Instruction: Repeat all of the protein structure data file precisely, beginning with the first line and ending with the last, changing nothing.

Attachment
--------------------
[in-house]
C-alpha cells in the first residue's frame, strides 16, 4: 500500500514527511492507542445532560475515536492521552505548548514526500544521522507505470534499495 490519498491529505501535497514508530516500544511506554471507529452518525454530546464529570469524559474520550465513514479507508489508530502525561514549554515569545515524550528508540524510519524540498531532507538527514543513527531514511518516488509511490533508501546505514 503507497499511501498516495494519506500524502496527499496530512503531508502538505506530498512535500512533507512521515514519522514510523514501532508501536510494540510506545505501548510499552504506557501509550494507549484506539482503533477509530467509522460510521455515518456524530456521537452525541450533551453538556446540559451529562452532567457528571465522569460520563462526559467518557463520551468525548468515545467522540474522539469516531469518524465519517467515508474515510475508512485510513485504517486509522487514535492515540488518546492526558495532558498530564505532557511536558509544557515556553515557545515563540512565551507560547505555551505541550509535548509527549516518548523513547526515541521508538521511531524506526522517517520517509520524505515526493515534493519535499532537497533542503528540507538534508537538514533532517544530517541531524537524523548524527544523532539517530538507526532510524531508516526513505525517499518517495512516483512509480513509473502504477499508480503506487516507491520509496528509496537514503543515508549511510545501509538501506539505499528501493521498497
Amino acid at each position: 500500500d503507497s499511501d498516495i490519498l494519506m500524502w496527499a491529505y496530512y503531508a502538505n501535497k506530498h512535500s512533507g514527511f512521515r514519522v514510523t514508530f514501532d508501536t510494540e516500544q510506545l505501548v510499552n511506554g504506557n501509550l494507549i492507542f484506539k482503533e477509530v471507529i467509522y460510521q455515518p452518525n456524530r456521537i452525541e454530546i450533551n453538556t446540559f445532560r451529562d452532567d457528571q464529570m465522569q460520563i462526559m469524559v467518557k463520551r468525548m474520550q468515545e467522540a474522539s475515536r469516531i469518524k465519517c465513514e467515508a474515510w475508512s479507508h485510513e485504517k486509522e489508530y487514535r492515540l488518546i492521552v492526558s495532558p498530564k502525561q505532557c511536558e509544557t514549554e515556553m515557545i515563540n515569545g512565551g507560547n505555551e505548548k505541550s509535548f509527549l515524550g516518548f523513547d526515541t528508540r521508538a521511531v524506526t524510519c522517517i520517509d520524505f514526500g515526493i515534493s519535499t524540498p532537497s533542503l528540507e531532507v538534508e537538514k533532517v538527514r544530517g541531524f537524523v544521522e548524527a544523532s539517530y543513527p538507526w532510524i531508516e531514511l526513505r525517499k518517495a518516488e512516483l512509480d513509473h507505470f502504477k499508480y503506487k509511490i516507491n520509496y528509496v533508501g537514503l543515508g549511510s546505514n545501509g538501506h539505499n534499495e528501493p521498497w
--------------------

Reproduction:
[in-house]
C-alpha cells in the first residue's frame, strides 16, 4: 500500500514527511492507542445532560475515536492521552505548548514526500544521522507505470534499495 490519498491529505501535497514508530516500544511506554471507529452518525454530546464529570469524559474520550465513514479507508489508530502525561514549554515569545515524550528508540524510519524540498531532507538527514543513527531514511518516488509511490533508501546505514 503507497499511501498516495494519506500524502496527499496530512503531508502538505506530498512535500512533507512521515514519522514510523514501532508501536510494540510506545505501548510499552504506557501509550494507549484506539482503533477509530467509522460510521455515518456524530456521537452525541450533551453538556446540559451529562452532567457528571465522569460520563462526559467518557463520551468525548468515545467522540474522539469516531469518524465519517467515508474515510475508512485510513485504517486509522487514535492515540488518546492526558495532558498530564505532557511536558509544557515556553515557545515563540512565551507560547505555551505541550509535548509527549516518548523513547526515541521508538521511531524506526522517517520517509520524505515526493515534493519535499532537497533542503528540507538534508537538514533532517544530517541531524537524523548524527544523532539517530538507526532510524531508516526513505525517499518517495512516483512509480513509473502504477499508480503506487516507491520509496528509496537514503543515508549511510545501509538501506539505499528501493521498497
Amino acid at each position: 500500500d503507497s499511501d498516495i490519498l494519506m500524502w496527499a491529505y496530512y503531508a502538505n501535497k506530498h512535500s512533507g514527511f512521515r514519522v514510523t514508530f514501532d508501536t510494540e516500544q510506545l505501548v510499552n511506554g504506557n501509550l494507549i492507542f484506539k482503533e477509530v471507529i467509522y460510521q455515518p452518525n456524530r456521537i452525541e454530546i450533551n453538556t446540559f445532560r451529562d452532567d457528571q464529570m465522569q460520563i462526559m469524559v467518557k463520551r468525548m474520550q468515545e467522540a474522539s475515536r469516531i469518524k465519517c465513514e467515508a474515510w475508512s479507508h485510513e485504517k486509522e489508530y487514535r492515540l488518546i492521552v492526558s495532558p498530564k502525561q505532557c511536558e509544557t514549554e515556553m515557545i515563540n515569545g512565551g507560547n505555551e505548548k505541550s509535548f509527549l515524550g516518548f523513547d526515541t528508540r521508538a521511531v524506526t524510519c522517517i520517509d520524505f514526500g515526493i515534493s519535499t524540498p532537497s533542503l528540507e531532507v538534508e537538514k533532517v538527514r544530517g541531524f537524523v544521522e548524527a544523532s539517530y543513527p538507526w532510524i531508516e531514511l526513505r525517499k518517495a518516488e512516483l512509480d513509473h507505470f502504477k499508480y503506487k509511490i516507491n520509496y528509496v533508501g537514503l543515508g549511510s546505514n545501509g538501506h539505499n534499495e528501493p521498497w